David's case study was completed in October 2015 and reflects 2015 prices
In 2008-09, 11.4 million working days were lost in Britain due to work-related stress, depression or anxiety. Cognitive Behavioural Therapy (CBT) intervention is recognised as clinically and cost effective for individuals with anxiety or depression who have been off work for four or more weeks. Despite strong evidence, access to psychological therapies is by no means universal.
The City of Cardiff Council recognised this unmet need in its workforce and partnered with the department of Liaison Psychiatry at Cardiff and Vale University Health Board, to provide psychological services, namely CBT.
This provision enabled the Council's occupational health department to refer employees who presented with anxiety or depression for a psychological assessment with the aim of promoting an earlier return to work.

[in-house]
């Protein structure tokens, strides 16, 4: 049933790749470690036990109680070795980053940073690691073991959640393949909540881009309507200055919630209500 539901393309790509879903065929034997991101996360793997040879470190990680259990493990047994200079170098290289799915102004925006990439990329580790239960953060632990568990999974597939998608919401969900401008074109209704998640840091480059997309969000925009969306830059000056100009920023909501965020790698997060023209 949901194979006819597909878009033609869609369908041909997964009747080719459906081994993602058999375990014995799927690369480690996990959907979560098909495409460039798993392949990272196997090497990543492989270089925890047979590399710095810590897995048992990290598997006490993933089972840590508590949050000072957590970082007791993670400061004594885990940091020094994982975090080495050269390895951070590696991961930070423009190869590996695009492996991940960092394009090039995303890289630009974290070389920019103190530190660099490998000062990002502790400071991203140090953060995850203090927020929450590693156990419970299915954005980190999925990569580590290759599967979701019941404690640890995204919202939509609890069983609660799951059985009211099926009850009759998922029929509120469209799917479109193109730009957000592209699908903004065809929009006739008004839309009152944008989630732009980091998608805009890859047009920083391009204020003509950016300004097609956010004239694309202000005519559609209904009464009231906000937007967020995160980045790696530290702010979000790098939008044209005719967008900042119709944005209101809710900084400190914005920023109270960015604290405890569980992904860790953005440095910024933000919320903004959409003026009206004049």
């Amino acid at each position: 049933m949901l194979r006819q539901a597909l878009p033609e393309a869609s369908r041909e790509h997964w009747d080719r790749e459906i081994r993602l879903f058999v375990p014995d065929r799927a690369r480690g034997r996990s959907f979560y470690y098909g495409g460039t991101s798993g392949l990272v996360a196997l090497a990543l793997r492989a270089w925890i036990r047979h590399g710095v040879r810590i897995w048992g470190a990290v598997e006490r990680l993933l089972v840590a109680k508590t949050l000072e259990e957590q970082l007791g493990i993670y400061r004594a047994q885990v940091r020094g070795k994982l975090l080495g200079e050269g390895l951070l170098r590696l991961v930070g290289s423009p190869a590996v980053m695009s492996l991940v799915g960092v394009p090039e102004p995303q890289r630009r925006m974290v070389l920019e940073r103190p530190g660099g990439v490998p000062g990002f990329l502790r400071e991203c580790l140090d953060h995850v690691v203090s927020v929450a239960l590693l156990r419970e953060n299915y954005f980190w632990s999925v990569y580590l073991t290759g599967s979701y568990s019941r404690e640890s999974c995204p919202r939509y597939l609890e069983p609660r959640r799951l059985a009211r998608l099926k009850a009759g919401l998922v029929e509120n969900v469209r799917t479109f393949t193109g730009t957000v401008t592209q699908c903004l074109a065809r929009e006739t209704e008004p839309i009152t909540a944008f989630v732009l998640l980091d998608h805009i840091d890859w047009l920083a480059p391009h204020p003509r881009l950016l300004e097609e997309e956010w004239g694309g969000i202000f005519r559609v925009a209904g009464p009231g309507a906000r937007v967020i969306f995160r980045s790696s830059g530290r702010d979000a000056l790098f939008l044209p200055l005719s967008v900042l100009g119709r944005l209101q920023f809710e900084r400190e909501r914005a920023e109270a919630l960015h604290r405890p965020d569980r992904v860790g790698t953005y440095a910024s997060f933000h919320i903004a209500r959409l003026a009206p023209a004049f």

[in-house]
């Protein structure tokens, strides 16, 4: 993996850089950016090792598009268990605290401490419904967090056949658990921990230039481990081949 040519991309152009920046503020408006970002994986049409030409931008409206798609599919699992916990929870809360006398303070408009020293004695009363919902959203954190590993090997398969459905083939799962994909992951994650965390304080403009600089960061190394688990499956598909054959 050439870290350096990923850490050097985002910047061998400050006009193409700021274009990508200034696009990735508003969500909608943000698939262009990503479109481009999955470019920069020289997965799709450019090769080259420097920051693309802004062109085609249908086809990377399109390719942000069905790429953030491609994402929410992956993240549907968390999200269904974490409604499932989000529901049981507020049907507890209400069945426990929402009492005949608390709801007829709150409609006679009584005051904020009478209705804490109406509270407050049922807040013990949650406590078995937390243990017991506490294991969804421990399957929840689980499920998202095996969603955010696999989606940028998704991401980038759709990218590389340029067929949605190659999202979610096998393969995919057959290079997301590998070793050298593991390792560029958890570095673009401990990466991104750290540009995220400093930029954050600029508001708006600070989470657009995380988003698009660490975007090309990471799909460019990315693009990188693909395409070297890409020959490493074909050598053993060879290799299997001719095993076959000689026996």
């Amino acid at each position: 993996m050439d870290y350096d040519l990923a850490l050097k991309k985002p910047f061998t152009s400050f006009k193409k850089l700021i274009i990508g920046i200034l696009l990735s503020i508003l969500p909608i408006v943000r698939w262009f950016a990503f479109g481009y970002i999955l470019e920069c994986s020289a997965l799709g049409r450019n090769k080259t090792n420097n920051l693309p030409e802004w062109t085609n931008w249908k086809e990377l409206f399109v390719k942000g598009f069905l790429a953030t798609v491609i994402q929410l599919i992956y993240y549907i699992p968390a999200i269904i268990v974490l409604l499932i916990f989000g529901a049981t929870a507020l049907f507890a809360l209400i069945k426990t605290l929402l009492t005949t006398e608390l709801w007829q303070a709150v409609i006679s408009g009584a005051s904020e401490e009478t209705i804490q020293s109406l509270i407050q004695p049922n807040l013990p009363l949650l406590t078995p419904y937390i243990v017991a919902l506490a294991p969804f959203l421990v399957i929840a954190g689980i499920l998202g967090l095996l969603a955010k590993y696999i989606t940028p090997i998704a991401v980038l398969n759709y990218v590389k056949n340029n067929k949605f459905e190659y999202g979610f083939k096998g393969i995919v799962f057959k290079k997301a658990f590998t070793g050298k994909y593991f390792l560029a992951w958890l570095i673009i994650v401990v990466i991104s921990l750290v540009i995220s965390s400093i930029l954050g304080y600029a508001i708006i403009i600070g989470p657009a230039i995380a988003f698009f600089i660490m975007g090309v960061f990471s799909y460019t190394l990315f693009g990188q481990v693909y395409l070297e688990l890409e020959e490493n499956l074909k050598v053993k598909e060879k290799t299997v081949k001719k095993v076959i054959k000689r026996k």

David Hitt, cognitive behaviour therapy nurse therapist at Cardiff and Vale University Health Board, carried out an economic assessment of the new CBT provision.
Within the timeline of the economic assessment, 51 people had completed a course of CBT. The average course of CBT was 12 sessions, with each session lasting approximately one hour.
For every pound spent by the City of Cardiff Council, the total benefit was £2.47. Even allowing for the potential for natural recovery of 22% of patients in this case, the return on investment for every pound spent resulted in a £1.92 return.
David recommended incorporating these methods into the training of nurses and other front line staff to empower them to work with commissioners to avoid waste and release much needed cash within the health care system.
You can email David at email@example.com.